When the then sport horse breeding editor asked if I would write the inaugural Horse & Hound breeding column, I had no idea whether there was enough material to sustain a regular opinion piece, let alone whether readers wanted to read one. Well, 12 years — or three horse generations — later, we are both still here. However, all good things come to an end — this column is my final say.
Looking back, there has been plenty to say, although some topics have cropped up a few times and several have seemingly become a mantra. And so some advice, for the final time, from me:
• Please register your foals with a British studbook. Initial registration with any European book means that studbook will receive recognition for any future success of the horse. Foreign registration does not help British breeding one bit. British studbooks need British-born horses to be registered with them, and it will also cost a lot less.
• Please DNA test your foals. Your horse will only have “verified” breeding in its passport if it has been DNA tested. Lack of verified breeding can result in much disappointment and potential cost for unknowing future owners when they realise that the omission of verified breeding means they can’t fully grade their mare or stallion or compete in international young horse classes.
• Please use a stallion that is graded with a recognised studbook. You may think that in this day and age, no one would use a stallion that has not had an assessment as a breeding animal, but they do. There are enough graded stallions to choose from and one to suit every mare and pocket.
• Not every male horse has to be a stallion. There are plenty of stallions in the world and they are best left to the experts. There can be much more breeder/owner satisfaction in producing a successful gelding. For many stallions, the reality is enduring a miserable and lonely life of confinement waiting for three mares a year.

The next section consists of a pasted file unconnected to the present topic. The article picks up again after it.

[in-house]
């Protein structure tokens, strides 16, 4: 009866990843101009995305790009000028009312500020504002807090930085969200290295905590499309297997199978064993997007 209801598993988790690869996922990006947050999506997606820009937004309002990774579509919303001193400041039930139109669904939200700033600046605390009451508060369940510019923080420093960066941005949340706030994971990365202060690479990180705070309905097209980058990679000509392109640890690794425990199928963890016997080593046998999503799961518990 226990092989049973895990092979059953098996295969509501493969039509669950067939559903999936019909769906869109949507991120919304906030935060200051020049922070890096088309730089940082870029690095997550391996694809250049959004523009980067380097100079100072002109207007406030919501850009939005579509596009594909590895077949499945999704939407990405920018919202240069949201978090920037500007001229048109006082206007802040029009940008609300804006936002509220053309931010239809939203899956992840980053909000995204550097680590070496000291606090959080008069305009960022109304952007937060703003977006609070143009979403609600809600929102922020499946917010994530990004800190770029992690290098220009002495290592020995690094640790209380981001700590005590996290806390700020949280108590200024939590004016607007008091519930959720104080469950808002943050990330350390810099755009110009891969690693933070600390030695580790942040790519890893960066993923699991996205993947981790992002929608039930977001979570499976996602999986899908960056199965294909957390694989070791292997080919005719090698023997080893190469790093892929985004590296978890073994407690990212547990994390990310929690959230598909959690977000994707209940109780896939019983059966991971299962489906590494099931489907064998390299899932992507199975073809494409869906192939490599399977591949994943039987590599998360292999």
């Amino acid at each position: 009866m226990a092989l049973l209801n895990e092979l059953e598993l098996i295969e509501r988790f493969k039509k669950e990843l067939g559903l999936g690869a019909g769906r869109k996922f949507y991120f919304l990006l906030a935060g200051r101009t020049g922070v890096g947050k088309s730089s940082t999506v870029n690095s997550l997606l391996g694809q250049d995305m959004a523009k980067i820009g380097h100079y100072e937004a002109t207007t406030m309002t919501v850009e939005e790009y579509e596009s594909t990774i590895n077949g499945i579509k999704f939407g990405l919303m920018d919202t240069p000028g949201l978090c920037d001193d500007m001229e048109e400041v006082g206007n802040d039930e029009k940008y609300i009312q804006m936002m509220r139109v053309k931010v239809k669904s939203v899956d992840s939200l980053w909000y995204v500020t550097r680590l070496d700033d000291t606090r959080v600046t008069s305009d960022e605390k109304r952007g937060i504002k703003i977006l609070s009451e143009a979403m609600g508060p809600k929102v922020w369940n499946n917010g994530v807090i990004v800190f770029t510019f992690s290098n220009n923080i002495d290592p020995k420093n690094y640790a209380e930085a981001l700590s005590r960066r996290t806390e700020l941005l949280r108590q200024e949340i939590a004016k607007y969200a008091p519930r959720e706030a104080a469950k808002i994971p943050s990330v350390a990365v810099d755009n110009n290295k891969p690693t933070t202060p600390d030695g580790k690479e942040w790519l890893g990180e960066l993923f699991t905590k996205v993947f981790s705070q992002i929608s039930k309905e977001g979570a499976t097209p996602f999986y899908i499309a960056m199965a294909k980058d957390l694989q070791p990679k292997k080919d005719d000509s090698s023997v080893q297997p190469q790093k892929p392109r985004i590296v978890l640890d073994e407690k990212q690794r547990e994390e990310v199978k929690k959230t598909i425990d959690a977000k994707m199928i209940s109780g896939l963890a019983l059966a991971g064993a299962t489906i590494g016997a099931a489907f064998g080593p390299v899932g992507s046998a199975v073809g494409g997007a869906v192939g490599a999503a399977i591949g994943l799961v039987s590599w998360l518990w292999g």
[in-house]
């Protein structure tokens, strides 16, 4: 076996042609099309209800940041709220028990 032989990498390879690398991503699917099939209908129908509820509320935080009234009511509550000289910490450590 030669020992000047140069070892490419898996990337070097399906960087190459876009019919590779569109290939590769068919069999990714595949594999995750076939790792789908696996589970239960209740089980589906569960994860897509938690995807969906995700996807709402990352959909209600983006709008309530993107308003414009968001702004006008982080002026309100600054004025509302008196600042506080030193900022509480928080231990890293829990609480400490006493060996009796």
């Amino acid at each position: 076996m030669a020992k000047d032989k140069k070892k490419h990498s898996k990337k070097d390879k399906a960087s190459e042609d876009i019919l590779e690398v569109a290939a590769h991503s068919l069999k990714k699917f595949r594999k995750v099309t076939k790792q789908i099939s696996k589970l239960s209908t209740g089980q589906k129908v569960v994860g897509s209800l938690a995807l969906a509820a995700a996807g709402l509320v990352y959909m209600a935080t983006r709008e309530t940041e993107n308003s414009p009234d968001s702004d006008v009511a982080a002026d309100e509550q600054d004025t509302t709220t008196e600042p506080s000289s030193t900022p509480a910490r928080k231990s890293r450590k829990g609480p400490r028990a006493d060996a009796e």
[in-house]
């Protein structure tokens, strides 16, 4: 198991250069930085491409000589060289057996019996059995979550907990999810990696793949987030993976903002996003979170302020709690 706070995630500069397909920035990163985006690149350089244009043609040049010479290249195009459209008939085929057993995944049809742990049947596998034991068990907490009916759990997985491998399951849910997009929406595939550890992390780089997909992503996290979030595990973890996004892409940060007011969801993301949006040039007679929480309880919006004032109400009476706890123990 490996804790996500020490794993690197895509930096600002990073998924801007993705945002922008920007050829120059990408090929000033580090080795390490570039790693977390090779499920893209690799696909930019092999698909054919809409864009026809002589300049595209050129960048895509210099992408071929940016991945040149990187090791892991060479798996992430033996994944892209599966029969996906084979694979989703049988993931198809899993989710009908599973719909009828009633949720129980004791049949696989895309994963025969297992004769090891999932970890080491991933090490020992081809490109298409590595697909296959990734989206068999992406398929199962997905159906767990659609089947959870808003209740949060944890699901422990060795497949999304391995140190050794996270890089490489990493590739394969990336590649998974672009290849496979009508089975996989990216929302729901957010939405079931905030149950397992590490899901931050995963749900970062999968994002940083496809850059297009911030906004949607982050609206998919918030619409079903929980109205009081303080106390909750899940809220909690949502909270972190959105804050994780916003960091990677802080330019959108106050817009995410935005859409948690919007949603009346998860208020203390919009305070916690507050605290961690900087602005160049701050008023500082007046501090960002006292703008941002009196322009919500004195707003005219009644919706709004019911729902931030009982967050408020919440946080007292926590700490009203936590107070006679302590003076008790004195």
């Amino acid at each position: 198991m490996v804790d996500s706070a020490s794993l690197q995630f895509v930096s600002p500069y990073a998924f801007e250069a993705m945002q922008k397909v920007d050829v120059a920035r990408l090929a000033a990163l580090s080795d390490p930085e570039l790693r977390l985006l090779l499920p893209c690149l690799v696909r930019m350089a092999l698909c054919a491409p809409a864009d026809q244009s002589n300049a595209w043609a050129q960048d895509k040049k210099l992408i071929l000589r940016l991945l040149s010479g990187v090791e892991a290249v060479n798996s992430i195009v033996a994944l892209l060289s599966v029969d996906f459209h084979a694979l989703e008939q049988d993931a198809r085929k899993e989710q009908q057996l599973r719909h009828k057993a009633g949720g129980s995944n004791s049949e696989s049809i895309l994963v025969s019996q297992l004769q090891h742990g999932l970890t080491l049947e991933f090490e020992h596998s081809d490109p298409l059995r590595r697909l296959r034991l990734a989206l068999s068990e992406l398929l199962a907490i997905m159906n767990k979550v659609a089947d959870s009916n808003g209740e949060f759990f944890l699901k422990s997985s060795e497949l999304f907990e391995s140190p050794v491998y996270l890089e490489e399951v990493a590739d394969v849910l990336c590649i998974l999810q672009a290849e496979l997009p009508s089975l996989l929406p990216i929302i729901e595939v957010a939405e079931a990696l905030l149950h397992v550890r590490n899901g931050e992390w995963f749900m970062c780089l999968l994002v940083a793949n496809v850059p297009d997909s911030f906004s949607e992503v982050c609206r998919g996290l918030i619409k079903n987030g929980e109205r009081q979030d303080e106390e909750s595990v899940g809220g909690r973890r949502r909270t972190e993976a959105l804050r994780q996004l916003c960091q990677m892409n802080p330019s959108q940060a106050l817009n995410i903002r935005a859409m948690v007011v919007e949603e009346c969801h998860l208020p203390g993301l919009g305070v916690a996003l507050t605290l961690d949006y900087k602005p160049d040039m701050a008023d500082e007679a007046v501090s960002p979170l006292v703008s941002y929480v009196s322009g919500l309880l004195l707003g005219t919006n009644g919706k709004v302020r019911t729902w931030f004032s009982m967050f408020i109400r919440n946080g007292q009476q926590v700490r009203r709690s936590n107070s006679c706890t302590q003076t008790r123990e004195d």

• Please take off your rose-tinted spectacles when assessing your own horses. All horses, especially stallions, seem to be described as “stunning”, but it’s usually by their owners. Learn to accept critical assessment from others gracefully, especially judges and graders.
• Learn the difference between poor, better and good conformation (with an o not an i) and please accept that conformation matters.
• Avoid using rugs on foals unless absolutely necessary, such as if they are ill. Foals do not need rugs, and they present a potentially fatal hazard to the short-necked, long-legged, unbalanced foal.
• Please do your homework. Before putting any mare in foal, all breeders need to be realistic, not only about practicalities and costs, but about what the future might hold for this potential horse.
Thank you everyone
Of course, there are many breeders that have and do produce successful, British-bred, registered, DNA-ed and if necessary graded horses suitable for all walks of life, and I truly appreciate what you do.
Finally, thank you to Horse & Hound and all the readers who have supported this column over the years. It has been a privilege. Yes, there have been a few brickbats, but they’re outnumbered by bouquets, which have been much appreciated. Thank you.
Ref Horse & Hound; 2 May 2019